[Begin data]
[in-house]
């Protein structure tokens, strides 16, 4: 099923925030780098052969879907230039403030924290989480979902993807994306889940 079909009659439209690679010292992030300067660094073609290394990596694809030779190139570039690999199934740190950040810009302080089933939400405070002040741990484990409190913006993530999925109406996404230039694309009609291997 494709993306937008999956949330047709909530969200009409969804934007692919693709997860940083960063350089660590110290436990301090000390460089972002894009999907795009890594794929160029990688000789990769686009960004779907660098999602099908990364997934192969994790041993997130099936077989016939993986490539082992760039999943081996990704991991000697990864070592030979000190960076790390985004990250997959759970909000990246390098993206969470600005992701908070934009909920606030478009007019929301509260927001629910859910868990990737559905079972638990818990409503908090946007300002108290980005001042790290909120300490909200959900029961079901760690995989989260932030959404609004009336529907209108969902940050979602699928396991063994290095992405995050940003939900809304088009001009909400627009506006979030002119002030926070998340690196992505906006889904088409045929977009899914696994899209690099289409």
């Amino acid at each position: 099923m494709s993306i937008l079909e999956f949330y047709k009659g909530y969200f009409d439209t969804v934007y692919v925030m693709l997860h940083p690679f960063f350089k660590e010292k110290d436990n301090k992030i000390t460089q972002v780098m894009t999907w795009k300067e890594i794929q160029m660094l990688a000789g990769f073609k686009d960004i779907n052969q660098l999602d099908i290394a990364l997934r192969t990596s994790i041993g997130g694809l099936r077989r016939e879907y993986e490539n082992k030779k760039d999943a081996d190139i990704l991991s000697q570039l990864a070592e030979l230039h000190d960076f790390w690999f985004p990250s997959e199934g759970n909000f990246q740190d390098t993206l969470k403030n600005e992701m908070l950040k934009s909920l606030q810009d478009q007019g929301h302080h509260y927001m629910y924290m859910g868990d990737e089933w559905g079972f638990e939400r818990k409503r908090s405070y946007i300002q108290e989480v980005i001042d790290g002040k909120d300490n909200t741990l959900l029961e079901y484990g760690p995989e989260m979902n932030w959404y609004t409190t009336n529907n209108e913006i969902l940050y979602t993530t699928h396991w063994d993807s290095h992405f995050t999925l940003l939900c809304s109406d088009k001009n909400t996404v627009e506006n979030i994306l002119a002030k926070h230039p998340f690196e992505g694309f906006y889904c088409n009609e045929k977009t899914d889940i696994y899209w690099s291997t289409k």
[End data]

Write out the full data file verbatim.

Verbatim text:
[in-house]
């Protein structure tokens, strides 16, 4: 099923925030780098052969879907230039403030924290989480979902993807994306889940 079909009659439209690679010292992030300067660094073609290394990596694809030779190139570039690999199934740190950040810009302080089933939400405070002040741990484990409190913006993530999925109406996404230039694309009609291997 494709993306937008999956949330047709909530969200009409969804934007692919693709997860940083960063350089660590110290436990301090000390460089972002894009999907795009890594794929160029990688000789990769686009960004779907660098999602099908990364997934192969994790041993997130099936077989016939993986490539082992760039999943081996990704991991000697990864070592030979000190960076790390985004990250997959759970909000990246390098993206969470600005992701908070934009909920606030478009007019929301509260927001629910859910868990990737559905079972638990818990409503908090946007300002108290980005001042790290909120300490909200959900029961079901760690995989989260932030959404609004009336529907209108969902940050979602699928396991063994290095992405995050940003939900809304088009001009909400627009506006979030002119002030926070998340690196992505906006889904088409045929977009899914696994899209690099289409």
């Amino acid at each position: 099923m494709s993306i937008l079909e999956f949330y047709k009659g909530y969200f009409d439209t969804v934007y692919v925030m693709l997860h940083p690679f960063f350089k660590e010292k110290d436990n301090k992030i000390t460089q972002v780098m894009t999907w795009k300067e890594i794929q160029m660094l990688a000789g990769f073609k686009d960004i779907n052969q660098l999602d099908i290394a990364l997934r192969t990596s994790i041993g997130g694809l099936r077989r016939e879907y993986e490539n082992k030779k760039d999943a081996d190139i990704l991991s000697q570039l990864a070592e030979l230039h000190d960076f790390w690999f985004p990250s997959e199934g759970n909000f990246q740190d390098t993206l969470k403030n600005e992701m908070l950040k934009s909920l606030q810009d478009q007019g929301h302080h509260y927001m629910y924290m859910g868990d990737e089933w559905g079972f638990e939400r818990k409503r908090s405070y946007i300002q108290e989480v980005i001042d790290g002040k909120d300490n909200t741990l959900l029961e079901y484990g760690p995989e989260m979902n932030w959404y609004t409190t009336n529907n209108e913006i969902l940050y979602t993530t699928h396991w063994d993807s290095h992405f995050t999925l940003l939900c809304s109406d088009k001009n909400t996404v627009e506006n979030i994306l002119a002030k926070h230039p998340f690196e992505g694309f906006y889904c088409n009609e045929k977009t899914d889940i696994y899209w690099s291997t289409k």